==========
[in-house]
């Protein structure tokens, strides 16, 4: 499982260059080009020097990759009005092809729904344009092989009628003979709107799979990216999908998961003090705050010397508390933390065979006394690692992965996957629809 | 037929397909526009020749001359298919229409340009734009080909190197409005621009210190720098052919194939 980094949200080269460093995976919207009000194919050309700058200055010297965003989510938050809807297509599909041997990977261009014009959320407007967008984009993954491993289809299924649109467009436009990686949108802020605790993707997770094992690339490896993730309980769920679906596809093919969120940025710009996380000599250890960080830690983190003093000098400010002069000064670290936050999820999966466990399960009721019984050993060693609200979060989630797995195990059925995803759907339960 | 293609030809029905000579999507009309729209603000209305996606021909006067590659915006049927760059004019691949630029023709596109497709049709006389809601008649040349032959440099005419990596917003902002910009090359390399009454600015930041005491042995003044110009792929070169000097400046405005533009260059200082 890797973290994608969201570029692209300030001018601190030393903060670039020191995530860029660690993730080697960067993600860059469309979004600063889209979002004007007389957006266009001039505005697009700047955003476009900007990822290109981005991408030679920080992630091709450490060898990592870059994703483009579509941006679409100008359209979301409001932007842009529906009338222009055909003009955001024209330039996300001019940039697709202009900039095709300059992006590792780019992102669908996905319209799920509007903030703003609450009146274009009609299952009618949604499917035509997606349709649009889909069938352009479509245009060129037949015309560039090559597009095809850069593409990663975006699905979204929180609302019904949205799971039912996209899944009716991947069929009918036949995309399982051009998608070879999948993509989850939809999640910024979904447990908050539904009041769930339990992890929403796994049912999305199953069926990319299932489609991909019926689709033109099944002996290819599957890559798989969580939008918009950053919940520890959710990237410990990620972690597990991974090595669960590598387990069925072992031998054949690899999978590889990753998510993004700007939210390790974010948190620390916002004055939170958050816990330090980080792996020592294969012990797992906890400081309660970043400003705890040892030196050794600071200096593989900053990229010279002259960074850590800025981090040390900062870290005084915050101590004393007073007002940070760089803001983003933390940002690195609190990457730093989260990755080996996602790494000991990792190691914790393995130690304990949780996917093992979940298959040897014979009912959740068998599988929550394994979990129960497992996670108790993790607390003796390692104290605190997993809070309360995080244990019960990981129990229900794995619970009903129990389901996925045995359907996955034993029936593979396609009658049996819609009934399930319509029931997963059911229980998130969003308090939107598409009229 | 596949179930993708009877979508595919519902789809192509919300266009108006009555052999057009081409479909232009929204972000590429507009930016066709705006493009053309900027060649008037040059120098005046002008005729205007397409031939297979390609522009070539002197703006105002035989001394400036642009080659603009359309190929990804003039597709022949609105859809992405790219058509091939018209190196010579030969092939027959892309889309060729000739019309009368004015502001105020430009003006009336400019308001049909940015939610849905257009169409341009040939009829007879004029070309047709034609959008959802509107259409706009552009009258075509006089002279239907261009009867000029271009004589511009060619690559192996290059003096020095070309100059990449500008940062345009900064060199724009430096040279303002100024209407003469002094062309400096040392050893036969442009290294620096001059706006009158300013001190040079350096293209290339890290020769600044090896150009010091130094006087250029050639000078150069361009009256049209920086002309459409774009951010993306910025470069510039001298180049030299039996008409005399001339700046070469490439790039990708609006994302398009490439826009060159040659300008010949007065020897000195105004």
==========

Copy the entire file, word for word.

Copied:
[in-house]
């Protein structure tokens, strides 16, 4: 499982260059080009020097990759009005092809729904344009092989009628003979709107799979990216999908998961003090705050010397508390933390065979006394690692992965996957629809 | 037929397909526009020749001359298919229409340009734009080909190197409005621009210190720098052919194939 980094949200080269460093995976919207009000194919050309700058200055010297965003989510938050809807297509599909041997990977261009014009959320407007967008984009993954491993289809299924649109467009436009990686949108802020605790993707997770094992690339490896993730309980769920679906596809093919969120940025710009996380000599250890960080830690983190003093000098400010002069000064670290936050999820999966466990399960009721019984050993060693609200979060989630797995195990059925995803759907339960 | 293609030809029905000579999507009309729209603000209305996606021909006067590659915006049927760059004019691949630029023709596109497709049709006389809601008649040349032959440099005419990596917003902002910009090359390399009454600015930041005491042995003044110009792929070169000097400046405005533009260059200082 890797973290994608969201570029692209300030001018601190030393903060670039020191995530860029660690993730080697960067993600860059469309979004600063889209979002004007007389957006266009001039505005697009700047955003476009900007990822290109981005991408030679920080992630091709450490060898990592870059994703483009579509941006679409100008359209979301409001932007842009529906009338222009055909003009955001024209330039996300001019940039697709202009900039095709300059992006590792780019992102669908996905319209799920509007903030703003609450009146274009009609299952009618949604499917035509997606349709649009889909069938352009479509245009060129037949015309560039090559597009095809850069593409990663975006699905979204929180609302019904949205799971039912996209899944009716991947069929009918036949995309399982051009998608070879999948993509989850939809999640910024979904447990908050539904009041769930339990992890929403796994049912999305199953069926990319299932489609991909019926689709033109099944002996290819599957890559798989969580939008918009950053919940520890959710990237410990990620972690597990991974090595669960590598387990069925072992031998054949690899999978590889990753998510993004700007939210390790974010948190620390916002004055939170958050816990330090980080792996020592294969012990797992906890400081309660970043400003705890040892030196050794600071200096593989900053990229010279002259960074850590800025981090040390900062870290005084915050101590004393007073007002940070760089803001983003933390940002690195609190990457730093989260990755080996996602790494000991990792190691914790393995130690304990949780996917093992979940298959040897014979009912959740068998599988929550394994979990129960497992996670108790993790607390003796390692104290605190997993809070309360995080244990019960990981129990229900794995619970009903129990389901996925045995359907996955034993029936593979396609009658049996819609009934399930319509029931997963059911229980998130969003308090939107598409009229 | 596949179930993708009877979508595919519902789809192509919300266009108006009555052999057009081409479909232009929204972000590429507009930016066709705006493009053309900027060649008037040059120098005046002008005729205007397409031939297979390609522009070539002197703006105002035989001394400036642009080659603009359309190929990804003039597709022949609105859809992405790219058509091939018209190196010579030969092939027959892309889309060729000739019309009368004015502001105020430009003006009336400019308001049909940015939610849905257009169409341009040939009829007879004029070309047709034609959008959802509107259409706009552009009258075509006089002279239907261009009867000029271009004589511009060619690559192996290059003096020095070309100059990449500008940062345009900064060199724009430096040279303002100024209407003469002094062309400096040392050893036969442009290294620096001059706006009158300013001190040079350096293209290339890290020769600044090896150009010091130094006087250029050639000078150069361009009256049209920086002309459409774009951010993306910025470069510039001298180049030299039996008409005399001339700046070469490439790039990708609006994302398009490439826009060159040659300008010949007065020897000195105004």